Denver Broncos: Michael Ojemudia hoping to break a disturbing draft trend

ENGLEWOOD, CO - AUGUST 16: Cornerback Michael Ojemudia #23 of the Denver Broncos participates in a drill during a training session at UCHealth Training Center on August 16, 2020 in Englewood, Colorado. (Photo by Dustin Bradford/Getty Images)
ENGLEWOOD, CO - AUGUST 16: Cornerback Michael Ojemudia #23 of the Denver Broncos participates in a drill during a training session at UCHealth Training Center on August 16, 2020 in Englewood, Colorado. (Photo by Dustin Bradford/Getty Images) /

The Denver Broncos have struggled to draft serviceable cornerbacks in the third-round. Here’s why Michael Ojemudia can break that trend.

In the last four NFL Drafts, the Denver Broncos have selected three cornerbacks, all of which were selected in the third round. After the trade of former Boston College corner Isaac Yiadom last night to the Giants for a seventh-round draft pick, Denver only has one of those corners still on the roster; 2020 selection Michael Ojemudia.

Considering that Ojemudia was considered a slight draft reach by many draft experts, it is fair for Denver Bronco fans to wonder if Elway is about to go three for three on drafting cornerback busts in the third round in recent history.

He’s not, and we will explain why but first let’s take a quick look back at the previous two failures starting with Brendan Langley.

Langley was a small-school corner who was quite raw coming out of school but possessed great size and tantalizing speed. Is that worthy of a third-round pick? I would argue not, especially when eventual All-Pro Desmond King was still on the board, and the next two years would make that quite evident. Over two seasons, Langley played in 16 games, starting none, and only registered six tackles total.

He then attempted to make the switch to wide receiver, which ultimately failed, and he was released. Langley isn’t currently in the NFL.

The year after Elway selected Langley, he took a shot with Yiadom, a corner who was projected in the third to the fourth round range. Like Langley, Yiadom possesses good size with slightly slower straight-line speed, but he was considered less of a project than the Lamar draftee.

Yiadom struggled to get on the field in his rookie season as the Denver Broncos had Chris Harris Jr. and Bradley Roby firmly entrenched in the starter roles. After appearing in just 24% of defensive snaps, Yiadom was expected to see an uptick in time heading into year two with Roby signing with the Texans. The playing time did increase (up to 48% of all snaps which included 8 starts), but Yiadom still struggled with penalties and inconsistency.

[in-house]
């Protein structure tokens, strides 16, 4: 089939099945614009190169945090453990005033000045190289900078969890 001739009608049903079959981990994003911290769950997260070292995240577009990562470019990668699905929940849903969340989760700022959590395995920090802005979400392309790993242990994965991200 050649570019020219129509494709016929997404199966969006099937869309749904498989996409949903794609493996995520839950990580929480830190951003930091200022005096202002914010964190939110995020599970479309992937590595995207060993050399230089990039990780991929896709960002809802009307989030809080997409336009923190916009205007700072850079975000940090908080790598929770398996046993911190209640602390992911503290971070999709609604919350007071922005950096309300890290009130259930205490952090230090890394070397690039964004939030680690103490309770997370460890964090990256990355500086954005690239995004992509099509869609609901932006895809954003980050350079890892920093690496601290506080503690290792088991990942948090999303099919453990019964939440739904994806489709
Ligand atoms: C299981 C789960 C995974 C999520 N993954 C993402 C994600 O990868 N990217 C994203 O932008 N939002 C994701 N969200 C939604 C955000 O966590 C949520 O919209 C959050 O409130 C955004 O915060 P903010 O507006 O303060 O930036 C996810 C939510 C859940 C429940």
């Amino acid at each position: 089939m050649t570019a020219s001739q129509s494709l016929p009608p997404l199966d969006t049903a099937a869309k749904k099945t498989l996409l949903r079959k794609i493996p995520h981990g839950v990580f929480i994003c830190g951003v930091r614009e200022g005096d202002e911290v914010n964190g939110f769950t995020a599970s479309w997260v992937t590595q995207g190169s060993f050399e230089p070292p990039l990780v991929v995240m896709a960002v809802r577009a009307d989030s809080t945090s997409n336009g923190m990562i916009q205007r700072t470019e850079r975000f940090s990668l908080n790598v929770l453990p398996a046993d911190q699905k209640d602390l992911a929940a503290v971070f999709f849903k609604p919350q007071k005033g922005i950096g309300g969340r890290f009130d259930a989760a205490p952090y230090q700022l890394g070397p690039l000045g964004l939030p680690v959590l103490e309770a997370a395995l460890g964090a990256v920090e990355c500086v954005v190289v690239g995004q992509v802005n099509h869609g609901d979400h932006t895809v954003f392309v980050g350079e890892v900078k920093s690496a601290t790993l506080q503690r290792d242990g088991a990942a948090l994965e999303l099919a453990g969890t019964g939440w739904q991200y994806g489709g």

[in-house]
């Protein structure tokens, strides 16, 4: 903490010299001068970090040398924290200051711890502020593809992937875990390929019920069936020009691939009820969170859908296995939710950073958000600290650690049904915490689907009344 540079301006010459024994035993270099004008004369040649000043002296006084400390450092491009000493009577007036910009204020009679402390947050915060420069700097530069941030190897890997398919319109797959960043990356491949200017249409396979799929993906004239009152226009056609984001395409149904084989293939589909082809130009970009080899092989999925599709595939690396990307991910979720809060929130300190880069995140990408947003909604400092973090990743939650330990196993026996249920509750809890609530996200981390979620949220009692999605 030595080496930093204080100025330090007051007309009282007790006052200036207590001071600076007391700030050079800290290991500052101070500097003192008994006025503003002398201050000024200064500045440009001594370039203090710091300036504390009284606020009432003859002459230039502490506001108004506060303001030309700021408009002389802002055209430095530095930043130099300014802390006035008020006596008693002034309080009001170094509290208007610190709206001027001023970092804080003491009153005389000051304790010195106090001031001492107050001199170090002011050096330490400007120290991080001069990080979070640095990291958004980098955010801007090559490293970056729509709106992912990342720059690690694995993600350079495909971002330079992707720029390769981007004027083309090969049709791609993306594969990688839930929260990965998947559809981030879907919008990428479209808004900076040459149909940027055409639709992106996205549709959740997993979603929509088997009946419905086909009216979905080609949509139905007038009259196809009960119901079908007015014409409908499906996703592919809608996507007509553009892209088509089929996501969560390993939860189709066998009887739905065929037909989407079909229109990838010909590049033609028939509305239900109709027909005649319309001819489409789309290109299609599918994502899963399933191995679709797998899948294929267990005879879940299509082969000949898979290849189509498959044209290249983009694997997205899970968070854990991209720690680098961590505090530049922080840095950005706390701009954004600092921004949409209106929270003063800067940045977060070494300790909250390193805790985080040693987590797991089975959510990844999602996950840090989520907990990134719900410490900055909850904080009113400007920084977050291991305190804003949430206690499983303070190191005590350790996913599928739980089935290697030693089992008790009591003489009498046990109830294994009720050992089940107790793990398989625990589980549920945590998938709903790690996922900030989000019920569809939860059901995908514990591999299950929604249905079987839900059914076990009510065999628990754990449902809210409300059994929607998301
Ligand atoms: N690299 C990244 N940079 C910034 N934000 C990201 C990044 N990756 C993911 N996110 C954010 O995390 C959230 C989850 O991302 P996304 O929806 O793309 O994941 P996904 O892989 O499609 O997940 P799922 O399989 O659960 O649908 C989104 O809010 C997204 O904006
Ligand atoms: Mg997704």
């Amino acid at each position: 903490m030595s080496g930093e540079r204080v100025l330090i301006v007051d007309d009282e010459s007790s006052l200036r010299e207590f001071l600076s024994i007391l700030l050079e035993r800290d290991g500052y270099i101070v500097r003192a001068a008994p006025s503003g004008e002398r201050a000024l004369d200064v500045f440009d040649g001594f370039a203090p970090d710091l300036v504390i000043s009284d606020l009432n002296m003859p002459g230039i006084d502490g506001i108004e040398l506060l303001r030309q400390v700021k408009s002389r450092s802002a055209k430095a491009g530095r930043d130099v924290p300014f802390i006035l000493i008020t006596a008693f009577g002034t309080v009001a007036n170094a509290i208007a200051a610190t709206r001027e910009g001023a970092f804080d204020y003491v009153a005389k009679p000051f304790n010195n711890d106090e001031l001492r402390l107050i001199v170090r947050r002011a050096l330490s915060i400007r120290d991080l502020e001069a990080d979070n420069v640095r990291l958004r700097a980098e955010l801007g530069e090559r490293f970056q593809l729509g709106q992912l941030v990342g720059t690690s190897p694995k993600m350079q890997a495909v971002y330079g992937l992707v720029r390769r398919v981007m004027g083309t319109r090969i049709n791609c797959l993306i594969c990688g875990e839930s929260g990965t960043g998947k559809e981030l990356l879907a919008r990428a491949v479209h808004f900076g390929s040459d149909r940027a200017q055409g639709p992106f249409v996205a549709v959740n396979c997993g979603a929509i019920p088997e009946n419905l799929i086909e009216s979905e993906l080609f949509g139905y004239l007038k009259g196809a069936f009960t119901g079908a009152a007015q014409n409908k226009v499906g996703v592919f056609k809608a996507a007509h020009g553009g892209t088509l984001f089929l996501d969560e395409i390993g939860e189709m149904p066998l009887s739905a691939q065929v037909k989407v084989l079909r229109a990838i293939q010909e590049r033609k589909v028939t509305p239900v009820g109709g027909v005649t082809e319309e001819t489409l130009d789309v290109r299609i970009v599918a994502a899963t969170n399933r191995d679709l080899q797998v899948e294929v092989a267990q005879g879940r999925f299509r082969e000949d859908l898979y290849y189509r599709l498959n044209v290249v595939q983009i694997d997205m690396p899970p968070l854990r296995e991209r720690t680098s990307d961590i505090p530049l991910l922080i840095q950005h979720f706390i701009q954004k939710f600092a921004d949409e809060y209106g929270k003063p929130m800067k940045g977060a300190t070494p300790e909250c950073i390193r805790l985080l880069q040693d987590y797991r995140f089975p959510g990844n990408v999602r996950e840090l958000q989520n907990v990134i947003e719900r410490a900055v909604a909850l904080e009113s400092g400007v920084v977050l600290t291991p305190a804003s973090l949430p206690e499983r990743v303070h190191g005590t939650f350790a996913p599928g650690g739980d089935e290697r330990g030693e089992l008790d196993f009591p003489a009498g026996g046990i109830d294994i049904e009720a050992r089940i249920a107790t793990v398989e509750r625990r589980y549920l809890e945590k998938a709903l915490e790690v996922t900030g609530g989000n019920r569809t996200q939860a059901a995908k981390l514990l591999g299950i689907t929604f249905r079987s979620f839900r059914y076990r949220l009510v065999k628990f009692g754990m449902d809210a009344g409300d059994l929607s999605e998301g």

During the 2019 season, Yiadom allowed 39 catches on 54 targets and recorded a dismal 50.9 Pro Football Focus rating.

With year three on the horizon, the Denver Broncos traded for AJ Bouye, re-signed surprising breakout player De’Vante Bausby, and selected Iowa’s Ojemudia in the third. It was clear that Yiadom’s seat was getting a bit warm at this point, and with cuts on the horizon, Denver shipped out the third-year corner after failing to impress in training camp.

So what makes Ojemudia different than the past two cornerback draftees?

First, Ojemudia was the only corner to be selected in the Vic Fangio-era, meaning this is a Fangio type of corner. Fangio wasn’t around when Elway selected Langley or Yiadom. Say what you want, but coaches like to have their guys.

Second, his weaknesses are not at the same level as Langley (raw, poor technique) or Yiadom (poor technique, too aggressive, poor instincts). Ojemudia’s main weakness was his little to no experience in man coverage and relatively poor ball skills with his back to the line of scrimmage. However, at the Senior Bowl, he performed well in man coverage drills, and I would rather have poor ball skils over poor technique any day.

Third, and this is the most important part, the Denver Broncos aren’t exactly envisioning Ojemudia as cornerback three in year one. They are looking to utilize his versatility to line him up all over the field similar to how they used safety Will Parks. While this might seem a bit weird to non-Iowa Hawkeye fans, it is not.

Coming out of high school, the Farmington Hills, Michigan native was a linebacker, and at Iowa, they were experimenting with playing him in a dime-backer role. Despite the experimentation, the Hawkeyes ultimately kept him on the outside because unlike many college football programs, they predominantly operate out of a base 4-3 package. Furthermore, with Iowa playing primarily zone coverage, Ojemudia has a developed skill set that could allow him to play a hybrid safety/corner role in a Vic Fangio scheme.

Tying those three points together, Michael Ojemudia is a guy that Vic Fangio and John Elway specifically sought out. He was a multi-year starter for the Iowa football team who continually improved. An engineering major, he is a smart player who learns quickly, and the team has a specific plan in place to make him successful.

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For these reasons, I believe he can break the trend of poor third-round cornerback drafting by John Elway the last few seasons, and in a few weeks, we will begin to find out if my belief was well-placed.